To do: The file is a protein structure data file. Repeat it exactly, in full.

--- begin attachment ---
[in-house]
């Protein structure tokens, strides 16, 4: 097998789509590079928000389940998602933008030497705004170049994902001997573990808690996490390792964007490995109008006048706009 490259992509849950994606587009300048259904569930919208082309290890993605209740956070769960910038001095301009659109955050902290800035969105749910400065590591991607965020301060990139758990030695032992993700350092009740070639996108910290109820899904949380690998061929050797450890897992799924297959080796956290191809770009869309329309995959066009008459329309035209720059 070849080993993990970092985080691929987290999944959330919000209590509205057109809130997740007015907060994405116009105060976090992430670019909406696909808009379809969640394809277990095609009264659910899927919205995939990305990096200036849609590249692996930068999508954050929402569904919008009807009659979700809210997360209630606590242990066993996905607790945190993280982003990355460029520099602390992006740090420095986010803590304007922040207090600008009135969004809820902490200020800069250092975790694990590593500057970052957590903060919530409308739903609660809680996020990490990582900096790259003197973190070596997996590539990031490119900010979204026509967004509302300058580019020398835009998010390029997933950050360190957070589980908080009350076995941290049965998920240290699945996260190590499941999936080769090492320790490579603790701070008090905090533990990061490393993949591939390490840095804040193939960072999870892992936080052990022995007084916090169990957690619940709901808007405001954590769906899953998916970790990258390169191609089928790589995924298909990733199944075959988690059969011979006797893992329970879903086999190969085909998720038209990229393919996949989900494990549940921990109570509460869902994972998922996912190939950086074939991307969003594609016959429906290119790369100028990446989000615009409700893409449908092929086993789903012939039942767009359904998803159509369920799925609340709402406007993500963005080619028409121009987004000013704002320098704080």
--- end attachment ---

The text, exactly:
[in-house]
């Protein structure tokens, strides 16, 4: 097998789509590079928000389940998602933008030497705004170049994902001997573990808690996490390792964007490995109008006048706009 490259992509849950994606587009300048259904569930919208082309290890993605209740956070769960910038001095301009659109955050902290800035969105749910400065590591991607965020301060990139758990030695032992993700350092009740070639996108910290109820899904949380690998061929050797450890897992799924297959080796956290191809770009869309329309995959066009008459329309035209720059 070849080993993990970092985080691929987290999944959330919000209590509205057109809130997740007015907060994405116009105060976090992430670019909406696909808009379809969640394809277990095609009264659910899927919205995939990305990096200036849609590249692996930068999508954050929402569904919008009807009659979700809210997360209630606590242990066993996905607790945190993280982003990355460029520099602390992006740090420095986010803590304007922040207090600008009135969004809820902490200020800069250092975790694990590593500057970052957590903060919530409308739903609660809680996020990490990582900096790259003197973190070596997996590539990031490119900010979204026509967004509302300058580019020398835009998010390029997933950050360190957070589980908080009350076995941290049965998920240290699945996260190590499941999936080769090492320790490579603790701070008090905090533990990061490393993949591939390490840095804040193939960072999870892992936080052990022995007084916090169990957690619940709901808007405001954590769906899953998916970790990258390169191609089928790589995924298909990733199944075959988690059969011979006797893992329970879903086999190969085909998720038209990229393919996949989900494990549940921990109570509460869902994972998922996912190939950086074939991307969003594609016959429906290119790369100028990446989000615009409700893409449908092929086993789903012939039942767009359904998803159509369920799925609340709402406007993500963005080619028409121009987004000013704002320098704080």